Abhainn Dearg in a nutshell:
owner: Mark Tayburn
region: islands (Lewis)
location: 58° 10’ 14” N 07° 02’ 41.5” W
capacity: 20,000 litres
washbacks: 2 Douglas fir
source of water: the Abhainn Dearg river
Until recently, the only legal whisky distillery on Outer Hebrides worked for only a few years in mid-19th century. It was Stornoway, named so after the largest town on the isle of Lewis, sort of its capital, where it was located. By the way, the distillery had lived its days before the spirit produced there reached the age that it could be called whisky by modern standards. Which does not mean that the locals did not imbibe whisky. They did, naturally, but it was either imported or locally produced – illegally.
It took only one and a half century for the situation to change. In 2008 Mark Tayburn, or simply Marko, as he prefers to be called, founded a small private distillery located on the banks of the river Abhainn Dearg, which serves both as a water source and an inspiration for the still’s name. Abhainn Dearg also came to be the most distant and most westerly legal Scotch whisky distillery. Abhainn Dearg is the Scots Gaelic for the Red River. The name of the river – and the distillery – refers to a bloody battle that took place here in the Middle Ages between the locals and the Vikings.
The distillery equipment consists of two small mash tuns, two washbacks, in which the yeast is given four days for turning the sugars into alcohol, and two copper stills fashioned after some illicit stills found somewhere by the plant owner and designed by him accordingly. Their unusual shape – if compared to other stills working in other Scottish distilleries – resembles a bit slightly elongated tiaras used by the Hogwarts students that have been put atop simple copper drums.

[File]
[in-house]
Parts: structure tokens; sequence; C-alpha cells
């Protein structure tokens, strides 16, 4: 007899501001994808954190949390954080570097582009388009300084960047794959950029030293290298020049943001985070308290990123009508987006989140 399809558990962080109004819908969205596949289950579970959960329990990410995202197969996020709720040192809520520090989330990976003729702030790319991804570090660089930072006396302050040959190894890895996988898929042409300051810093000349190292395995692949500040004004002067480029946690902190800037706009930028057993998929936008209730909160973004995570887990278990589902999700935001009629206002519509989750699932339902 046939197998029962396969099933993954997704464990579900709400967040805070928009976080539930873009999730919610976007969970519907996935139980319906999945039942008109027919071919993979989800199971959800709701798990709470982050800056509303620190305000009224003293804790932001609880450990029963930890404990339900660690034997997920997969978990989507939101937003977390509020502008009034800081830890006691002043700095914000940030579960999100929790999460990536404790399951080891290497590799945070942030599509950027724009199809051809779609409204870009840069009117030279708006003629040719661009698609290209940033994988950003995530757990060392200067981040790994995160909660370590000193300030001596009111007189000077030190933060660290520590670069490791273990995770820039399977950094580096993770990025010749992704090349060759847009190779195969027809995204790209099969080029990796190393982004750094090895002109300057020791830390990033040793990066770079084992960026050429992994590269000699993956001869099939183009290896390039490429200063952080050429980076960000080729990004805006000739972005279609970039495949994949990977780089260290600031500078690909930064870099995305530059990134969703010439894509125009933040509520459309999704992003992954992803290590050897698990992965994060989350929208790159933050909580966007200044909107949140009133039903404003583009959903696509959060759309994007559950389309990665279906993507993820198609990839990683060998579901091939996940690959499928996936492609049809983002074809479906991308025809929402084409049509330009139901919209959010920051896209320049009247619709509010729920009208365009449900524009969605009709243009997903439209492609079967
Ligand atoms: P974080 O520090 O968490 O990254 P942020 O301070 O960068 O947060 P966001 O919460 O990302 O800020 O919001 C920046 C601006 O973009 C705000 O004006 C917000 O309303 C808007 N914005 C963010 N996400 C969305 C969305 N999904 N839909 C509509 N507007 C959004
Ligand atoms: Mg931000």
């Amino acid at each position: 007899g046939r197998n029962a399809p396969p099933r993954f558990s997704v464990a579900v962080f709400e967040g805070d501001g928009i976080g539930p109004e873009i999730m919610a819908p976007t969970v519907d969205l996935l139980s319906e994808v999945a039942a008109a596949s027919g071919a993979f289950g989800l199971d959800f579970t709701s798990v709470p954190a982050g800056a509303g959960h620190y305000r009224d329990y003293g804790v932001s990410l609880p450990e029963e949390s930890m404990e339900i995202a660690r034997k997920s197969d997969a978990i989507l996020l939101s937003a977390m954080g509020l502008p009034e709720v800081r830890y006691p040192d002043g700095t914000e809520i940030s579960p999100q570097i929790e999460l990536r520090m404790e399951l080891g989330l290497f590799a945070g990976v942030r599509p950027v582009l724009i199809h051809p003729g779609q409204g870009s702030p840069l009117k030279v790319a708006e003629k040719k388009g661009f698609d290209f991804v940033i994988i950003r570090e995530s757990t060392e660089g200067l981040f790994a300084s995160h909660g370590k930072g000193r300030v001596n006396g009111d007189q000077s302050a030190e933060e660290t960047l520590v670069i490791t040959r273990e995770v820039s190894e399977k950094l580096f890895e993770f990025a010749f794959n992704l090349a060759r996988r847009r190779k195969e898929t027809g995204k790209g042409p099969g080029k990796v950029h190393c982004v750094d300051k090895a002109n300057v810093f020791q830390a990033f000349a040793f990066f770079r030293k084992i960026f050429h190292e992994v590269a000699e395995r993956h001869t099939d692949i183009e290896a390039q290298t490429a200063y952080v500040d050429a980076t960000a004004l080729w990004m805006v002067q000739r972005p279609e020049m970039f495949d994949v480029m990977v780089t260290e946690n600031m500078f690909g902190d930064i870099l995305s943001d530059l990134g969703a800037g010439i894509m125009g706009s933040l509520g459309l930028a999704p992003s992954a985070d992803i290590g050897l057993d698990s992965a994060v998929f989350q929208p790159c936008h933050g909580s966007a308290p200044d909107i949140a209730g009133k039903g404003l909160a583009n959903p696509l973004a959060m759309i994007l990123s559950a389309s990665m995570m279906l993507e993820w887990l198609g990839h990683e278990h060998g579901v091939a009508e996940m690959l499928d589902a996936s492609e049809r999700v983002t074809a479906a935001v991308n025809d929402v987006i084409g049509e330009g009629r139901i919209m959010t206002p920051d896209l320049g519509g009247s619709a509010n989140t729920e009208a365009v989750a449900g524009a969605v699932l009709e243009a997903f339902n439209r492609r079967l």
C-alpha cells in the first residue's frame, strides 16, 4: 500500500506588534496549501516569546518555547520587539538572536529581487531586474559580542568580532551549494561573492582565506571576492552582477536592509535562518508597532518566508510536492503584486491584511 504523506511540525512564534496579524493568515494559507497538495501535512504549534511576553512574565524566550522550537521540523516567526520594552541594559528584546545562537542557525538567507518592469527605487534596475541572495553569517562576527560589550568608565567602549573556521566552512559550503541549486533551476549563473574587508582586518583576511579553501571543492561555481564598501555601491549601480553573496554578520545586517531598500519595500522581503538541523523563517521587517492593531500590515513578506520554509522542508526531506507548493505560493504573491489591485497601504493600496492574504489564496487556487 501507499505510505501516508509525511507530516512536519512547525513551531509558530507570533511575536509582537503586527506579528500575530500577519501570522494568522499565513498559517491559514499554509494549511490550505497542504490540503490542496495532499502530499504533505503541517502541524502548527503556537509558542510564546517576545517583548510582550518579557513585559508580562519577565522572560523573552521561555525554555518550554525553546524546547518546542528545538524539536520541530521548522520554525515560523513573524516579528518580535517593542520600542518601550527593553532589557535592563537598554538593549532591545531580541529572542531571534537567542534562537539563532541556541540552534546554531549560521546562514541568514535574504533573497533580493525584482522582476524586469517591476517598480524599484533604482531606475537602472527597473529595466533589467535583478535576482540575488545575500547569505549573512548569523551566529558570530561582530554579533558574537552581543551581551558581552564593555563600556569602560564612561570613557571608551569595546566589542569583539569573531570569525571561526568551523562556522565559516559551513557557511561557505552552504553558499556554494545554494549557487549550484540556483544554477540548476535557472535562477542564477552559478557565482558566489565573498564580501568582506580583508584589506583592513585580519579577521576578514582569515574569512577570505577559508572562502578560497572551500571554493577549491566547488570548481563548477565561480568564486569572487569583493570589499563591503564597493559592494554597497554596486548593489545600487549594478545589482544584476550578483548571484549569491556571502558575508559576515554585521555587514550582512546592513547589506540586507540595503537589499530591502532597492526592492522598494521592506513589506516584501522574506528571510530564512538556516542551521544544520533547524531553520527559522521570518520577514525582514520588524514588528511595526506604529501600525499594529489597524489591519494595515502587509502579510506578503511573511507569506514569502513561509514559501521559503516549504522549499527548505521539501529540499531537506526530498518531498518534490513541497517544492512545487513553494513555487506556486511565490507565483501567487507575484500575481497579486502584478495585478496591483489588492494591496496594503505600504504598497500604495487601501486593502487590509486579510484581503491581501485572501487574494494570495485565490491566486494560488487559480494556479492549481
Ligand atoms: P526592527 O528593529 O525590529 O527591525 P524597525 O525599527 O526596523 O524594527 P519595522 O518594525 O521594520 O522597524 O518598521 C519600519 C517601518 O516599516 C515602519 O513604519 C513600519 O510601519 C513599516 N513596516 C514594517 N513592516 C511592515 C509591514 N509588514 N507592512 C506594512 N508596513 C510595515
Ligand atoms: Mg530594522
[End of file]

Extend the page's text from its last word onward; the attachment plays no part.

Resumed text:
Entire production takes place not only in the Outer Hebrides but – as Mark Tayburn likes to stress – within the confines of one room, where there is plenty of room for all the tuns, stills, other tanks, receivers and casks, including two huge worms immerse in water in wooden tubs. As opposed to other distilleries, there is no trace of electronics or automation – all the work is done by hand, including bottling (also miniatures) and labelling. The barley used for production is grown locally, malted there and finally turned into spirit. Mark Tayburn stresses that his distillery potential capacity is in the region of 50 thousand litres of pure alcohol annually, but he prefers to make only about 20% of that amount. As he says, life is too short to get distracted from small pleasures, or not being able to spend enough time with the family. Couldn’t agree more.
In 2010 the first two casks of the local spirit – not yet whisky – were sold, of which one that was sent to a buyer in Germany and the other made its way to a bar in Glasgow. In the same year, a limited number of bottles of newmake were sold, called The Spirit of Lewis, but it was an instantaneous sellout. The first batch of Abhainn Dearg Single Malt Whisky reached the shelves in 2011, the first time it could legally be called whisky, having matured for at least three years in oak casks. It now seems that we will have to wait until 2018 for the next batch of whisky from Lewis. A bottling of the first full-time matured whisky is planned then, after it has spent ten years in casks.
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